Try going for a Mindful Walk. Take note of everything you see, hear, smell, taste, think and touch on your walk. Notice your stride. Notice the breeze against your cheek. Notice the birds singing. Notice your thoughts. Feel the ground beneath your feet.

Try taking a shower mindfully. Feel the water soaking your skin. Feel the temperature. Feel the texture of your hair as you shampoo it. Every time a thought enters your awareness, imagine it being washed away.

Try the 5, 5, 5. You can do this anywhere, anytime. It’s a grounding practice. Notice 5 things you can see, 5 things you can hear, and 5 things you can touch. So, right now I can see my desk, drink bottle, notebook, candle, pen. I can hear birds outside, the TV on in the living room, my sister’s laughter, my fingers typing on my keyboard, the clanging of cutlery in the kitchen. I can feel my laptop keyboard, the clothes against my skin, my feet on the ground, my hair touching the back of my neck, and the chair beneath me. This practice is really good for pulling your mind out of quicksand, that is, when you are ruminating or getting caught up in your thoughts about something.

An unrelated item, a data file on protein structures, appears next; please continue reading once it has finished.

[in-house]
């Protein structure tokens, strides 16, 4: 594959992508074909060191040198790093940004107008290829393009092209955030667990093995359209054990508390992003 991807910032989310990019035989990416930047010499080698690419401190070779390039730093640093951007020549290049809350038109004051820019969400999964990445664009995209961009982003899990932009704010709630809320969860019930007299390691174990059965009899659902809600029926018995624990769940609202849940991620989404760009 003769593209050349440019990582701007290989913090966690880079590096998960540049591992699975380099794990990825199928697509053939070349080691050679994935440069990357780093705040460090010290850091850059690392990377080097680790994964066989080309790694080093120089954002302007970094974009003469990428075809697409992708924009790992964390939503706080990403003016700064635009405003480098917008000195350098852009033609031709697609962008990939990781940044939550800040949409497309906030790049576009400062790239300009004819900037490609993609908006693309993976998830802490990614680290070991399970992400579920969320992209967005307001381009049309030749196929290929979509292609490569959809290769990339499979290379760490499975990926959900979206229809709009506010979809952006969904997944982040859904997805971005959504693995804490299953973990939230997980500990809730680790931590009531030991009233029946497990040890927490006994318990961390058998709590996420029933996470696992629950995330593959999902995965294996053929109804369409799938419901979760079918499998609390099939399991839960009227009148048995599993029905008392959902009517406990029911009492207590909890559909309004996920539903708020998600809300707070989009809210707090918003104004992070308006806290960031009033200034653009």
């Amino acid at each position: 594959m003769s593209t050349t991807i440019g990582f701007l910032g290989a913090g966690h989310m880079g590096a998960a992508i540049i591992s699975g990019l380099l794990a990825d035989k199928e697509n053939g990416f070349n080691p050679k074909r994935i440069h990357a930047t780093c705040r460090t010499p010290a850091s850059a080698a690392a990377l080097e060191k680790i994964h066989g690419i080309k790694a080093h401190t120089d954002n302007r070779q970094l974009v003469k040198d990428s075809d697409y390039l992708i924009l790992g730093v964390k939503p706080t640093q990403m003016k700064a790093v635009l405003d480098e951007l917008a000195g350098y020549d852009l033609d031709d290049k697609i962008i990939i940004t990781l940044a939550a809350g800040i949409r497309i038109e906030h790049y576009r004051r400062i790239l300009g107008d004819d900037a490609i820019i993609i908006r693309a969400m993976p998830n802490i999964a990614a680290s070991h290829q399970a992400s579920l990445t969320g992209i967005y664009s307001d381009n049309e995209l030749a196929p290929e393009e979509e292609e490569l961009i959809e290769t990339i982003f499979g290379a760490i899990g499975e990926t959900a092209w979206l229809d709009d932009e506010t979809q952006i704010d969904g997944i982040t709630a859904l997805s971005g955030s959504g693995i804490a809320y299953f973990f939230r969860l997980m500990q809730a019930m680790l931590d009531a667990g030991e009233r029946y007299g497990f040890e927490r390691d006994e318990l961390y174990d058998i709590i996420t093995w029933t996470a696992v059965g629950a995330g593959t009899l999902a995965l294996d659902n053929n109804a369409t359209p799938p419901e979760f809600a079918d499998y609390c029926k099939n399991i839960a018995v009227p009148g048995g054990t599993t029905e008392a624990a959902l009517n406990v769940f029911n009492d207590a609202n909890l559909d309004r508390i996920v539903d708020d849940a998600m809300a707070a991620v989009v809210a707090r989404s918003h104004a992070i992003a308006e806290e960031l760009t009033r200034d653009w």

Try the STOP practice. The STOP practice is really good for stopping you when you’re about to react to something – i.e. you’ve just been cut off in traffic. Instead of reacting, you can:

Stop: Literally stop whatever you’re doing.

Take: A few deep breaths.

Observe: Your thoughts, feelings and surroundings

Proceed: In the most effective way.